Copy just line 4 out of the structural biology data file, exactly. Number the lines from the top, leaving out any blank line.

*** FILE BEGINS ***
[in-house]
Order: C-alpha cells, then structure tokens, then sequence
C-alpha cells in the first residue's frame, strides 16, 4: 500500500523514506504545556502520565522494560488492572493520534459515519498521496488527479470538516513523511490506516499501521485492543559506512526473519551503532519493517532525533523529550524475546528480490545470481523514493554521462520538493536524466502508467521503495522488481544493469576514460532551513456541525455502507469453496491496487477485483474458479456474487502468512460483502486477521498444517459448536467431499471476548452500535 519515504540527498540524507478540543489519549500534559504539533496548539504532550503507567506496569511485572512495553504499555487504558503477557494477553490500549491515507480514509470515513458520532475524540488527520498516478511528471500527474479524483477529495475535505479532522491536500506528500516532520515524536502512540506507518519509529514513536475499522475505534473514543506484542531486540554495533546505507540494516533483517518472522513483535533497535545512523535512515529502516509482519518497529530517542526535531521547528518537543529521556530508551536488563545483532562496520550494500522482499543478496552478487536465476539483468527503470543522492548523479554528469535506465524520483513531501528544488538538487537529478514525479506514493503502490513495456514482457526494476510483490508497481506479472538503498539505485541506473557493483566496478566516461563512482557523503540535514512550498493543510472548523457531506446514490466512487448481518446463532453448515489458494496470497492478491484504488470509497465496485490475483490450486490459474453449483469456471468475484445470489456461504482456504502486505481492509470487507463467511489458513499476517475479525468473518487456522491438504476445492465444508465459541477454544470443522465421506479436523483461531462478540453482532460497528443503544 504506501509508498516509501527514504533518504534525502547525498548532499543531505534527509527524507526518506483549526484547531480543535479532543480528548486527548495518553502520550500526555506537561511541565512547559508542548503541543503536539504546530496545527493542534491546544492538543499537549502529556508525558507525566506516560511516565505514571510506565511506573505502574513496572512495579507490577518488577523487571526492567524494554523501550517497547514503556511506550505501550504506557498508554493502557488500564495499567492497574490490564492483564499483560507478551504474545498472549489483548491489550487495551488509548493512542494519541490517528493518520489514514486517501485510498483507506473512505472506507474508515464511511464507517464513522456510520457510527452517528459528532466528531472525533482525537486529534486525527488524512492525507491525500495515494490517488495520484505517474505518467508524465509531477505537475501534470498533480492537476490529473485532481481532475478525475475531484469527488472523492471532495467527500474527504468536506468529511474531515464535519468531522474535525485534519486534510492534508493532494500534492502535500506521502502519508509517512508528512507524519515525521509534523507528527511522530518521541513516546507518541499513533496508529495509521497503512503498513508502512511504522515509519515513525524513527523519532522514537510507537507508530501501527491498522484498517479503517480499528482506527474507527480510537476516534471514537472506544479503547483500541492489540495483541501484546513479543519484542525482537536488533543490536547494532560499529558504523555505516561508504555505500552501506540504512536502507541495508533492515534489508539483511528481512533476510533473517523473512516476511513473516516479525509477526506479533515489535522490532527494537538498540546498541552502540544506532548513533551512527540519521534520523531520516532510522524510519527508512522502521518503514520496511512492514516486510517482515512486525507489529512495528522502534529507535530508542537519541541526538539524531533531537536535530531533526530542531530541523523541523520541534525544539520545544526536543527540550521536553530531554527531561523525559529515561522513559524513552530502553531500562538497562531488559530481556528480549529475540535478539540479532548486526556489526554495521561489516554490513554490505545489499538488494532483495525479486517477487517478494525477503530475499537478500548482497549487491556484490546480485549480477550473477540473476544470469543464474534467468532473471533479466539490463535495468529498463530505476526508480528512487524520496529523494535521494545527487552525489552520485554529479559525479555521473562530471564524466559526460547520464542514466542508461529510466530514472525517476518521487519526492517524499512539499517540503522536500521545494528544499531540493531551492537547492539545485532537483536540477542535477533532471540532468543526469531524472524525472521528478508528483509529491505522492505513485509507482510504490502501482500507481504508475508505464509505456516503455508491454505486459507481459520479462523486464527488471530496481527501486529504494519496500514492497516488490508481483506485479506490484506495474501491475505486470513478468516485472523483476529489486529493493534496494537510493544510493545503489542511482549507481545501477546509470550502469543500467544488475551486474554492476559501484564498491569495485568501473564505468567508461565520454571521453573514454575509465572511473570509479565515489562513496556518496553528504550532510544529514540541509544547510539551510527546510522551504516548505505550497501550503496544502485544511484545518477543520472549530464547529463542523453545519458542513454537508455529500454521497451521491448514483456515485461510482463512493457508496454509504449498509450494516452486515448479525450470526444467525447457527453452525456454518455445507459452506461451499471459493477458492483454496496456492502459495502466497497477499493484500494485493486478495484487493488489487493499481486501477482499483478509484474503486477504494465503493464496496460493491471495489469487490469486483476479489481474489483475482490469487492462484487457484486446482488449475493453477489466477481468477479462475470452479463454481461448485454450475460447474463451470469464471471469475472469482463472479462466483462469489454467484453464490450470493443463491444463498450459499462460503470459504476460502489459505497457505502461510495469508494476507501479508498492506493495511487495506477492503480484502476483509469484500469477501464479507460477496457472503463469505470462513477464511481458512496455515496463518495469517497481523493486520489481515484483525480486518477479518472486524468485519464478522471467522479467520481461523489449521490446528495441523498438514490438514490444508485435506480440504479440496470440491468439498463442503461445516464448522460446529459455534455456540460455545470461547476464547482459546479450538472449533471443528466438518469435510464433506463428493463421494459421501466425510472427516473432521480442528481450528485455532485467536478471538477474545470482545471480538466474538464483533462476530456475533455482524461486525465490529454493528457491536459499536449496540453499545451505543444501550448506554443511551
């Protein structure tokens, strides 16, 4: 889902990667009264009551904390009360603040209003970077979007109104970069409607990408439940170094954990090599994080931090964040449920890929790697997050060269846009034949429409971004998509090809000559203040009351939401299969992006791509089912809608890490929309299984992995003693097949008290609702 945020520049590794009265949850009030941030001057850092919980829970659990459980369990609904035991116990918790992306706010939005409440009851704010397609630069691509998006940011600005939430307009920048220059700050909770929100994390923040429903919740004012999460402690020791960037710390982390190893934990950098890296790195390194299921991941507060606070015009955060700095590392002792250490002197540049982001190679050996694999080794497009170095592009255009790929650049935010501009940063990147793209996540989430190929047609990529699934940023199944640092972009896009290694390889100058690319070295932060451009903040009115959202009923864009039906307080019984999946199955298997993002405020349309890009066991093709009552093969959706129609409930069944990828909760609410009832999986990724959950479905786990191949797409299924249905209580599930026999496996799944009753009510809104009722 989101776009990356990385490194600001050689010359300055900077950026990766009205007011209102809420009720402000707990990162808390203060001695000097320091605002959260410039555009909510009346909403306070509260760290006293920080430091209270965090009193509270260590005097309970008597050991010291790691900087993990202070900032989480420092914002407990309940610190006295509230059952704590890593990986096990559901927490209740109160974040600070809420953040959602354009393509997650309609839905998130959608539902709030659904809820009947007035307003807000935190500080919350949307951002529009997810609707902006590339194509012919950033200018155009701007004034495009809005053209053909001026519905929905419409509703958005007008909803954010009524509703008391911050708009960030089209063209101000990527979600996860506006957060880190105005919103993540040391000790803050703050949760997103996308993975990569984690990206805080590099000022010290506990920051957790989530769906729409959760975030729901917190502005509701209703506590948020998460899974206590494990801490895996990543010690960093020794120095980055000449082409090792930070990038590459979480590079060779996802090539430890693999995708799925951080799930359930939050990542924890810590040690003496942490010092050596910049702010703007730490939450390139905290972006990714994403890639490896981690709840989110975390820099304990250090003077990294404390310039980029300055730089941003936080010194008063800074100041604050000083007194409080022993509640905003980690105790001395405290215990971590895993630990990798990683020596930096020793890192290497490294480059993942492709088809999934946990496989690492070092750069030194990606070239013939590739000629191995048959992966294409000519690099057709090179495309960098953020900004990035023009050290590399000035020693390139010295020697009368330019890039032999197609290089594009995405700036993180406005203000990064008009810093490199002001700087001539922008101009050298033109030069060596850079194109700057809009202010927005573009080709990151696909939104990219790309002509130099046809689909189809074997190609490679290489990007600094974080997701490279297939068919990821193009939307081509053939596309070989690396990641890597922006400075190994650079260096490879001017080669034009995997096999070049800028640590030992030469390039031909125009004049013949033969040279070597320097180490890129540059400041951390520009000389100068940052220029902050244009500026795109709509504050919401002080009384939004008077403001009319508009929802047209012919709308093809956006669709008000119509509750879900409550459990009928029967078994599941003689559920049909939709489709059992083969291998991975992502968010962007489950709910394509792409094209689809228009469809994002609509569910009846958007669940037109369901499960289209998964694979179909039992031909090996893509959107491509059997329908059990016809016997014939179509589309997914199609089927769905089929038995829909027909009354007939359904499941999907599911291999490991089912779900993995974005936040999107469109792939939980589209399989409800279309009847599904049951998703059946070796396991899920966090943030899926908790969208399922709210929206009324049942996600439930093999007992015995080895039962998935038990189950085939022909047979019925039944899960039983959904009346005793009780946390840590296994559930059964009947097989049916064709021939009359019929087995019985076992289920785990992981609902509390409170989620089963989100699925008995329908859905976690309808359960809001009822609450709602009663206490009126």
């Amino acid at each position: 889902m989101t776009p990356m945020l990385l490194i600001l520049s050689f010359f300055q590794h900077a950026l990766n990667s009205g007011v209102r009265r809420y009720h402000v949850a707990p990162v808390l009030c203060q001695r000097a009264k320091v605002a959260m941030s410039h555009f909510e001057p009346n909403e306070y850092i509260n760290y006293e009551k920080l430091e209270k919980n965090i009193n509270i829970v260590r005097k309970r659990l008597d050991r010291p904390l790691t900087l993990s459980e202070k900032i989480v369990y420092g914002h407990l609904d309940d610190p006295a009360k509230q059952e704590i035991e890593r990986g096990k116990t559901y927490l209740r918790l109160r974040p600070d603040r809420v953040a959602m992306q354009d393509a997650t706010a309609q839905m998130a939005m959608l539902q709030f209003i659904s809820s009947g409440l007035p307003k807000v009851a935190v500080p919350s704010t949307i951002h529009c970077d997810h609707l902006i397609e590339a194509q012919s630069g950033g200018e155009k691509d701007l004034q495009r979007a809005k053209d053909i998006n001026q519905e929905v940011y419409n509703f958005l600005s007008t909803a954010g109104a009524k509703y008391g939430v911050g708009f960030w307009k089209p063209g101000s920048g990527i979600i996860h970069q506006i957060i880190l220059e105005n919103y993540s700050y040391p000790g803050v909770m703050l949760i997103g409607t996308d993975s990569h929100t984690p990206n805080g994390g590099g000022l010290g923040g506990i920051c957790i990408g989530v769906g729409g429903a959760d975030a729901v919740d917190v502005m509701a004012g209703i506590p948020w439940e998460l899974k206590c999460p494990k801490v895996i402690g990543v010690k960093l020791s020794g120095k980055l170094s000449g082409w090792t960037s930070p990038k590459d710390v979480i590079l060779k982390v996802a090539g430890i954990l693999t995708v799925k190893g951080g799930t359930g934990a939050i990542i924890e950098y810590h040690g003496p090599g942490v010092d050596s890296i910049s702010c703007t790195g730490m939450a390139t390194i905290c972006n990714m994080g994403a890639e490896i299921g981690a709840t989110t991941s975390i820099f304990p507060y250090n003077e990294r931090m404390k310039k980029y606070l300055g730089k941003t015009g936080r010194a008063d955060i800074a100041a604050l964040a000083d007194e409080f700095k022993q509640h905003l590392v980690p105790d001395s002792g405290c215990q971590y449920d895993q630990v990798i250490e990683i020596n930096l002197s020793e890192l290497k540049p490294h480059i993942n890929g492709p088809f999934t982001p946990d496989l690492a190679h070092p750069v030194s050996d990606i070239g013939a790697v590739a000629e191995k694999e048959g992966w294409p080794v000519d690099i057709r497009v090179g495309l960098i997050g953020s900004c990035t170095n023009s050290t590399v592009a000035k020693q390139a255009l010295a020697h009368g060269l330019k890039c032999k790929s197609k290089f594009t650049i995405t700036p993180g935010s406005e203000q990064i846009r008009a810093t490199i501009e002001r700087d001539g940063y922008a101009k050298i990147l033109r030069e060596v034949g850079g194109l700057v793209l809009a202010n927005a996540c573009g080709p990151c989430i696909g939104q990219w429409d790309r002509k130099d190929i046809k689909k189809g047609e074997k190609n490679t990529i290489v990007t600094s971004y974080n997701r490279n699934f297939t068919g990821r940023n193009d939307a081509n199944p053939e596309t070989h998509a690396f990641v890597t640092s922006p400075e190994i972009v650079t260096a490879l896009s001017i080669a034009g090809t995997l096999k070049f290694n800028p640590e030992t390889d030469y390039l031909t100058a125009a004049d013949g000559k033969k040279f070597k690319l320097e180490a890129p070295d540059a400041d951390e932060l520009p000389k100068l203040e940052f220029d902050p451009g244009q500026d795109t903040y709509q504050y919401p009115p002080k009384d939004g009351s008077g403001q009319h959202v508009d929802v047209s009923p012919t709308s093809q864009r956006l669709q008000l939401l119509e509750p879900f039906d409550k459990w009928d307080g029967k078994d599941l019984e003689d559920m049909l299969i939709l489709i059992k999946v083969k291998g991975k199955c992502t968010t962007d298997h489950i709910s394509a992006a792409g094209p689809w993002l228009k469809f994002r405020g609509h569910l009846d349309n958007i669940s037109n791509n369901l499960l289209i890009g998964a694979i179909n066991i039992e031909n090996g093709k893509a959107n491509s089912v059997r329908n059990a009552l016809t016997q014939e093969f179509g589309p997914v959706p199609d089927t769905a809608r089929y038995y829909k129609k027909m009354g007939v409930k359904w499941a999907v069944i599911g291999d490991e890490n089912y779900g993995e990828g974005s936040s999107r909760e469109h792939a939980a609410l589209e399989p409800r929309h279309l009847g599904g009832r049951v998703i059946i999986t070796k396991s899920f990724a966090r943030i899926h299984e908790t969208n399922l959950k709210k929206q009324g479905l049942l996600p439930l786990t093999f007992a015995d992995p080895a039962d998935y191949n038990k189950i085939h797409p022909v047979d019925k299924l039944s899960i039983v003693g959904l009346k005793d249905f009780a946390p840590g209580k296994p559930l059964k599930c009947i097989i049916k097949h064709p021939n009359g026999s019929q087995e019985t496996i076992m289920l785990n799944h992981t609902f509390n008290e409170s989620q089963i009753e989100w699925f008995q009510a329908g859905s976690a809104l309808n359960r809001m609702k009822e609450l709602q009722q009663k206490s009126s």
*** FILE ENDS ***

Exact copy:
């Protein structure tokens, strides 16, 4: 889902990667009264009551904390009360603040209003970077979007109104970069409607990408439940170094954990090599994080931090964040449920890929790697997050060269846009034949429409971004998509090809000559203040009351939401299969992006791509089912809608890490929309299984992995003693097949008290609702 945020520049590794009265949850009030941030001057850092919980829970659990459980369990609904035991116990918790992306706010939005409440009851704010397609630069691509998006940011600005939430307009920048220059700050909770929100994390923040429903919740004012999460402690020791960037710390982390190893934990950098890296790195390194299921991941507060606070015009955060700095590392002792250490002197540049982001190679050996694999080794497009170095592009255009790929650049935010501009940063990147793209996540989430190929047609990529699934940023199944640092972009896009290694390889100058690319070295932060451009903040009115959202009923864009039906307080019984999946199955298997993002405020349309890009066991093709009552093969959706129609409930069944990828909760609410009832999986990724959950479905786990191949797409299924249905209580599930026999496996799944009753009510809104009722 989101776009990356990385490194600001050689010359300055900077950026990766009205007011209102809420009720402000707990990162808390203060001695000097320091605002959260410039555009909510009346909403306070509260760290006293920080430091209270965090009193509270260590005097309970008597050991010291790691900087993990202070900032989480420092914002407990309940610190006295509230059952704590890593990986096990559901927490209740109160974040600070809420953040959602354009393509997650309609839905998130959608539902709030659904809820009947007035307003807000935190500080919350949307951002529009997810609707902006590339194509012919950033200018155009701007004034495009809005053209053909001026519905929905419409509703958005007008909803954010009524509703008391911050708009960030089209063209101000990527979600996860506006957060880190105005919103993540040391000790803050703050949760997103996308993975990569984690990206805080590099000022010290506990920051957790989530769906729409959760975030729901917190502005509701209703506590948020998460899974206590494990801490895996990543010690960093020794120095980055000449082409090792930070990038590459979480590079060779996802090539430890693999995708799925951080799930359930939050990542924890810590040690003496942490010092050596910049702010703007730490939450390139905290972006990714994403890639490896981690709840989110975390820099304990250090003077990294404390310039980029300055730089941003936080010194008063800074100041604050000083007194409080022993509640905003980690105790001395405290215990971590895993630990990798990683020596930096020793890192290497490294480059993942492709088809999934946990496989690492070092750069030194990606070239013939590739000629191995048959992966294409000519690099057709090179495309960098953020900004990035023009050290590399000035020693390139010295020697009368330019890039032999197609290089594009995405700036993180406005203000990064008009810093490199002001700087001539922008101009050298033109030069060596850079194109700057809009202010927005573009080709990151696909939104990219790309002509130099046809689909189809074997190609490679290489990007600094974080997701490279297939068919990821193009939307081509053939596309070989690396990641890597922006400075190994650079260096490879001017080669034009995997096999070049800028640590030992030469390039031909125009004049013949033969040279070597320097180490890129540059400041951390520009000389100068940052220029902050244009500026795109709509504050919401002080009384939004008077403001009319508009929802047209012919709308093809956006669709008000119509509750879900409550459990009928029967078994599941003689559920049909939709489709059992083969291998991975992502968010962007489950709910394509792409094209689809228009469809994002609509569910009846958007669940037109369901499960289209998964694979179909039992031909090996893509959107491509059997329908059990016809016997014939179509589309997914199609089927769905089929038995829909027909009354007939359904499941999907599911291999490991089912779900993995974005936040999107469109792939939980589209399989409800279309009847599904049951998703059946070796396991899920966090943030899926908790969208399922709210929206009324049942996600439930093999007992015995080895039962998935038990189950085939022909047979019925039944899960039983959904009346005793009780946390840590296994559930059964009947097989049916064709021939009359019929087995019985076992289920785990992981609902509390409170989620089963989100699925008995329908859905976690309808359960809001009822609450709602009663206490009126």